Cubs History: A look back at Lindy McDaniel’s run as Chicago’s closer

(Photo by Joe Robbins/Getty Images)
(Photo by Joe Robbins/Getty Images) /

The resurgence of Craig Kimbrel is a good sign for Chicago Cubs fans. The modern game of professional baseball demands an effective ‘closer’ for a team to be successful.

Chicago has been fortunate enough to have had some outstanding closers in their longstanding history.  Let’s hope Kimbrel’s early successes are just an indication of things to come.

A short history lesson on the closer

Although pitchers being used to close games goes way back, saves were not an official statistic until 1969. According to Peter Morris’ ‘A Game of Inches: The Game on the Field,’ “In 1905, manager John McGraw used Claude Elliot eight of his ten appearances as a reliever. He was retroactively credited with six saves, a record for that year.”

Prior to the 1990s pitchers called upon to complete games where the team was ahead were referred to as short relievers, ‘firemen’ or stoppers, but by the early 1990s they adopted the moniker we use today: the closer.

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Cubs closers of the past

Four of the closers in the Hall of Fame have pitched for the ‘Lovable Losers’: Lee Smith, Bruce Sutter, Goose Gossage and Dennis Eckersley, although Eckersley was a starter for Chicago and not used as a closer until Tony LaRussa designated him as his ninth inning man.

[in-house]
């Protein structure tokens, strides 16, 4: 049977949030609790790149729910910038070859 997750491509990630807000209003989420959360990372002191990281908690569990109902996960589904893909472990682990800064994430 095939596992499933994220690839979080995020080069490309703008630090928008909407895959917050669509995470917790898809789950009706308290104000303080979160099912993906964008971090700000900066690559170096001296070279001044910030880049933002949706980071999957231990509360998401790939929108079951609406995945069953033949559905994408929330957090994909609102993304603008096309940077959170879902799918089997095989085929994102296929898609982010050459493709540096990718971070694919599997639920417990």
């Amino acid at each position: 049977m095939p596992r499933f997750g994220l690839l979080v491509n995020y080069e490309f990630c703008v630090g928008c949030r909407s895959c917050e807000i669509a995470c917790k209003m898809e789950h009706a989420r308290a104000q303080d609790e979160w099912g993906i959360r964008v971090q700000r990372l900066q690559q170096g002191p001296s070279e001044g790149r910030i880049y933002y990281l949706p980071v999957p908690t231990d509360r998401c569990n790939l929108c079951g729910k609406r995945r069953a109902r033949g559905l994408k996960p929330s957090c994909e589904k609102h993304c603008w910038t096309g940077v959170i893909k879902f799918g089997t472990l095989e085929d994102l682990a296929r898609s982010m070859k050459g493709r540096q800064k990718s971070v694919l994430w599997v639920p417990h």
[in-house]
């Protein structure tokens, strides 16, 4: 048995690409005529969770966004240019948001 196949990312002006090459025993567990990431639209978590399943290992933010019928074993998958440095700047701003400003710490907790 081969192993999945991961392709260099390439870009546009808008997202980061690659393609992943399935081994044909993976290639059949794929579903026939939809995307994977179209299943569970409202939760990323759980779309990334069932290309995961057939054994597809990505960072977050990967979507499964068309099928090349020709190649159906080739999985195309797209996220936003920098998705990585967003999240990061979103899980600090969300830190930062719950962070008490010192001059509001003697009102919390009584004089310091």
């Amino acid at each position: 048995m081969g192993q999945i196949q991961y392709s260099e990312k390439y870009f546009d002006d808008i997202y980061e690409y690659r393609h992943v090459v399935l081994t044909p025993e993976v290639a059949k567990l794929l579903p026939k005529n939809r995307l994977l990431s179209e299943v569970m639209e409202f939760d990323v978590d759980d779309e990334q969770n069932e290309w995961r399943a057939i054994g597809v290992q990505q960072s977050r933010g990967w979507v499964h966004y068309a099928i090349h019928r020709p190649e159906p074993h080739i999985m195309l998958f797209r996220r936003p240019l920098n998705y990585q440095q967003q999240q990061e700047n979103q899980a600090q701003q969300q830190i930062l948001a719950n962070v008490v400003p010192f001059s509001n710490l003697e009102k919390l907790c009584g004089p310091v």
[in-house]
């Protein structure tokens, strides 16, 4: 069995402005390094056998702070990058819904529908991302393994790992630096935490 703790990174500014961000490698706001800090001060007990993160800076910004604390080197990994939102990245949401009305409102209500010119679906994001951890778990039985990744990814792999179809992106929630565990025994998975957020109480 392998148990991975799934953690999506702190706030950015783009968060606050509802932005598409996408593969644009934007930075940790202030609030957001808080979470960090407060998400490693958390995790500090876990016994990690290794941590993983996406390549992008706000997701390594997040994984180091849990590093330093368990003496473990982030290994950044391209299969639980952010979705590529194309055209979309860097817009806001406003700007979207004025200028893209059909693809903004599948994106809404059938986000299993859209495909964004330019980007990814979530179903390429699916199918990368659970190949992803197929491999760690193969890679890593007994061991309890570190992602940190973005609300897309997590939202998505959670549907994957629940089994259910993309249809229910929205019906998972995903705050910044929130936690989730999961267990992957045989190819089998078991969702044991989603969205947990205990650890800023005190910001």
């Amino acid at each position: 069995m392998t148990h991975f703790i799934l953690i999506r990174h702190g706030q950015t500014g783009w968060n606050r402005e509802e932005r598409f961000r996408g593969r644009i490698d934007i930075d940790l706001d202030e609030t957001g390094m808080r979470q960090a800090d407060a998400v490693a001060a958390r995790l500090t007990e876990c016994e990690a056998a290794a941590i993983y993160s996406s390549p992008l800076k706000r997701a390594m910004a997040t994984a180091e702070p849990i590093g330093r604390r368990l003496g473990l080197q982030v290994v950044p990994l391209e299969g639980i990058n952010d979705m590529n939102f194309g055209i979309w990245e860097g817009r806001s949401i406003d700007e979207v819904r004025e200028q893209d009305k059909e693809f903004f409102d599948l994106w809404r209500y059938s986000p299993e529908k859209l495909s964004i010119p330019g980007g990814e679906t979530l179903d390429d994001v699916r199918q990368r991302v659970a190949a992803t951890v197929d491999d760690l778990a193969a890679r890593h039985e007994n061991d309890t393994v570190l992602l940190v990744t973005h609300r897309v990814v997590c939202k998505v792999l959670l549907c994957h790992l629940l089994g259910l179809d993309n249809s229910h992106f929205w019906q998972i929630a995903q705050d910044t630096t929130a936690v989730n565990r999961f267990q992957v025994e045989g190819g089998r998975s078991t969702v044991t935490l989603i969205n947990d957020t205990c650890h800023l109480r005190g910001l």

Chicago has had a plethora of closers in their storied history.

My first memory of a Cubs closer begins with Lindy McDaniel. He came to the Cubs from St. Louis where he had recorded 66 saves in the previous four years. Though he only spent three years with the Cubs, McDaniel was 13-7 for the North Siders in 1963 with a league-high 48 games finished and 22 saves, also a league best. He was named Reliever of The Year for that performance.

In 1964 he increased his appearances from 57 to 63, but his games finished mark went down to 40 with 16 saves. By 1965 McDaniel appeared in 71 games, but only finished 26 of them with a pair saves. In Lindy’s defense, over that same period the team steadily decreased in win totals from 82-80 in 1963, to 76-86 in 1964, and only 72-90 in the1965 campaign.

Cubs: Lindy McDaniel was not done yet

Lindy McDaniel was traded to the Giants in 1966. Four years later, in 1970, he went on to record 29 saves for the New York Yankees. For the twelve years prior to McDaniel’s arrival, no Chicago pitcher had recorded more than 14 saves in a season.

Next. Three unexpected Cubs who could be traded this season. dark

I moved from Illinois in 1964 and lost my opportunity to see the team regularly for over twenty years. For me, Lindy McDaniel as he was in ’63 and ’64, will always be the first Cubs closer.